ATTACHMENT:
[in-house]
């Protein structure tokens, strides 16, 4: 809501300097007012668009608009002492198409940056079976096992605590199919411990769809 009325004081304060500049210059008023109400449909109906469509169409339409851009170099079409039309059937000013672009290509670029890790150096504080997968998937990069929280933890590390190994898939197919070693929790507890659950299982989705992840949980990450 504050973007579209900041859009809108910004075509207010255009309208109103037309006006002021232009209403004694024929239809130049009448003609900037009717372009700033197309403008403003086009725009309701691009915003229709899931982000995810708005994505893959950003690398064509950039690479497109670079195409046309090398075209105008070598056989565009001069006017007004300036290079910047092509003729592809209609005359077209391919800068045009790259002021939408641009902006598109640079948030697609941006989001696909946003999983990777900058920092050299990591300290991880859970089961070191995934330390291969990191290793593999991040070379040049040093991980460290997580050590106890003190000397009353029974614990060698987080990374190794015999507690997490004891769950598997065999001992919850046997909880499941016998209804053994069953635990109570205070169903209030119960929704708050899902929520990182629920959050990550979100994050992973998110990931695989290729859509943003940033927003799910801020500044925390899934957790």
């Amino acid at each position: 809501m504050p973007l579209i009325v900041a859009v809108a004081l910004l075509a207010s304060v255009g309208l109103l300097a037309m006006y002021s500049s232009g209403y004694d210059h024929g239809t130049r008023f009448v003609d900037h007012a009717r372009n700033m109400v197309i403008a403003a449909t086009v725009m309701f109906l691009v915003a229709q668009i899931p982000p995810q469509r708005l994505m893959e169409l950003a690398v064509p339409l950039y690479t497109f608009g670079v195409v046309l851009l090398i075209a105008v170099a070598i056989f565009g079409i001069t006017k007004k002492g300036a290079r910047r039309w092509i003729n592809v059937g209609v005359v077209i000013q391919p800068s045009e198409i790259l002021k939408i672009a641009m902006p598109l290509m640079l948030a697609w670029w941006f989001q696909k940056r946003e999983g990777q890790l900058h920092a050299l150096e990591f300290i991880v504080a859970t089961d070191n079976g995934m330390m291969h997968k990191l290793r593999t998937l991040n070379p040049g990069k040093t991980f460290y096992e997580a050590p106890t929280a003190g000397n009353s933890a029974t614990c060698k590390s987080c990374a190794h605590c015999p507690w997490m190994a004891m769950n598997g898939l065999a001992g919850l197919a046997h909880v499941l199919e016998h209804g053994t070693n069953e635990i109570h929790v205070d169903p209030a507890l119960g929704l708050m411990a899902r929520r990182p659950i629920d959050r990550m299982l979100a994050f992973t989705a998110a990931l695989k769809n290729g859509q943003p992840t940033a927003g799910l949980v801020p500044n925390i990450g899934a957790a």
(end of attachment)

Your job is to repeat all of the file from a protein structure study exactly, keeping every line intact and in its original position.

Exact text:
[in-house]
């Protein structure tokens, strides 16, 4: 809501300097007012668009608009002492198409940056079976096992605590199919411990769809 009325004081304060500049210059008023109400449909109906469509169409339409851009170099079409039309059937000013672009290509670029890790150096504080997968998937990069929280933890590390190994898939197919070693929790507890659950299982989705992840949980990450 504050973007579209900041859009809108910004075509207010255009309208109103037309006006002021232009209403004694024929239809130049009448003609900037009717372009700033197309403008403003086009725009309701691009915003229709899931982000995810708005994505893959950003690398064509950039690479497109670079195409046309090398075209105008070598056989565009001069006017007004300036290079910047092509003729592809209609005359077209391919800068045009790259002021939408641009902006598109640079948030697609941006989001696909946003999983990777900058920092050299990591300290991880859970089961070191995934330390291969990191290793593999991040070379040049040093991980460290997580050590106890003190000397009353029974614990060698987080990374190794015999507690997490004891769950598997065999001992919850046997909880499941016998209804053994069953635990109570205070169903209030119960929704708050899902929520990182629920959050990550979100994050992973998110990931695989290729859509943003940033927003799910801020500044925390899934957790």
């Amino acid at each position: 809501m504050p973007l579209i009325v900041a859009v809108a004081l910004l075509a207010s304060v255009g309208l109103l300097a037309m006006y002021s500049s232009g209403y004694d210059h024929g239809t130049r008023f009448v003609d900037h007012a009717r372009n700033m109400v197309i403008a403003a449909t086009v725009m309701f109906l691009v915003a229709q668009i899931p982000p995810q469509r708005l994505m893959e169409l950003a690398v064509p339409l950039y690479t497109f608009g670079v195409v046309l851009l090398i075209a105008v170099a070598i056989f565009g079409i001069t006017k007004k002492g300036a290079r910047r039309w092509i003729n592809v059937g209609v005359v077209i000013q391919p800068s045009e198409i790259l002021k939408i672009a641009m902006p598109l290509m640079l948030a697609w670029w941006f989001q696909k940056r946003e999983g990777q890790l900058h920092a050299l150096e990591f300290i991880v504080a859970t089961d070191n079976g995934m330390m291969h997968k990191l290793r593999t998937l991040n070379p040049g990069k040093t991980f460290y096992e997580a050590p106890t929280a003190g000397n009353s933890a029974t614990c060698k590390s987080c990374a190794h605590c015999p507690w997490m190994a004891m769950n598997g898939l065999a001992g919850l197919a046997h909880v499941l199919e016998h209804g053994t070693n069953e635990i109570h929790v205070d169903p209030a507890l119960g929704l708050m411990a899902r929520r990182p659950i629920d959050r990550m299982l979100a994050f992973t989705a998110a990931l695989k769809n290729g859509q943003p992840t940033a927003g799910l949980v801020p500044n925390i990450g899934a957790a």